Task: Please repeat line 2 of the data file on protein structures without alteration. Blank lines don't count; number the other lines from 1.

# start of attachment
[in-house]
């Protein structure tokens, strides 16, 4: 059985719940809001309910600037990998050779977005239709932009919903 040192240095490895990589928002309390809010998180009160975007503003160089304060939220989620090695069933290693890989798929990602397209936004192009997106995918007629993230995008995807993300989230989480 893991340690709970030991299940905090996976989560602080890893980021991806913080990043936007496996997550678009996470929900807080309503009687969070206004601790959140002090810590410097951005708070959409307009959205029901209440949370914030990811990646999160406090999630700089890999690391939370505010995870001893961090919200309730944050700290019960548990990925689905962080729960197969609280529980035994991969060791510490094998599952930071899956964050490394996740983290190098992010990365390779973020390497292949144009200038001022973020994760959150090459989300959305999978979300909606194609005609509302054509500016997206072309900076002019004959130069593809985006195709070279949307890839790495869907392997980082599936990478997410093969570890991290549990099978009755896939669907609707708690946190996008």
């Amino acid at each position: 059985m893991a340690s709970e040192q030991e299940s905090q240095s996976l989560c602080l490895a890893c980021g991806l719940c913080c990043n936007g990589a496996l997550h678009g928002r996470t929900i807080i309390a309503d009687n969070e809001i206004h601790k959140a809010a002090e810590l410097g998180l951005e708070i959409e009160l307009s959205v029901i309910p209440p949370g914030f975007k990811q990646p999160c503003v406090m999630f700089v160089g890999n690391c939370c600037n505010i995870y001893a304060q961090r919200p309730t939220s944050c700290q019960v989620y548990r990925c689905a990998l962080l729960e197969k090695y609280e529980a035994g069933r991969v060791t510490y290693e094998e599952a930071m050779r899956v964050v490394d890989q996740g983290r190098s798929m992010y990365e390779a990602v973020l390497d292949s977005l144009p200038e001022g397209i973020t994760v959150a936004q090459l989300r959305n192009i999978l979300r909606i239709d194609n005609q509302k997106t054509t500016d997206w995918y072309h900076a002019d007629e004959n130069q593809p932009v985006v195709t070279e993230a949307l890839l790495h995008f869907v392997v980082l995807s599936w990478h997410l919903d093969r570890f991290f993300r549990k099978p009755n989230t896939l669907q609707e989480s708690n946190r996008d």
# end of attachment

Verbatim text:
């Protein structure tokens, strides 16, 4: 059985719940809001309910600037990998050779977005239709932009919903 040192240095490895990589928002309390809010998180009160975007503003160089304060939220989620090695069933290693890989798929990602397209936004192009997106995918007629993230995008995807993300989230989480 893991340690709970030991299940905090996976989560602080890893980021991806913080990043936007496996997550678009996470929900807080309503009687969070206004601790959140002090810590410097951005708070959409307009959205029901209440949370914030990811990646999160406090999630700089890999690391939370505010995870001893961090919200309730944050700290019960548990990925689905962080729960197969609280529980035994991969060791510490094998599952930071899956964050490394996740983290190098992010990365390779973020390497292949144009200038001022973020994760959150090459989300959305999978979300909606194609005609509302054509500016997206072309900076002019004959130069593809985006195709070279949307890839790495869907392997980082599936990478997410093969570890991290549990099978009755896939669907609707708690946190996008």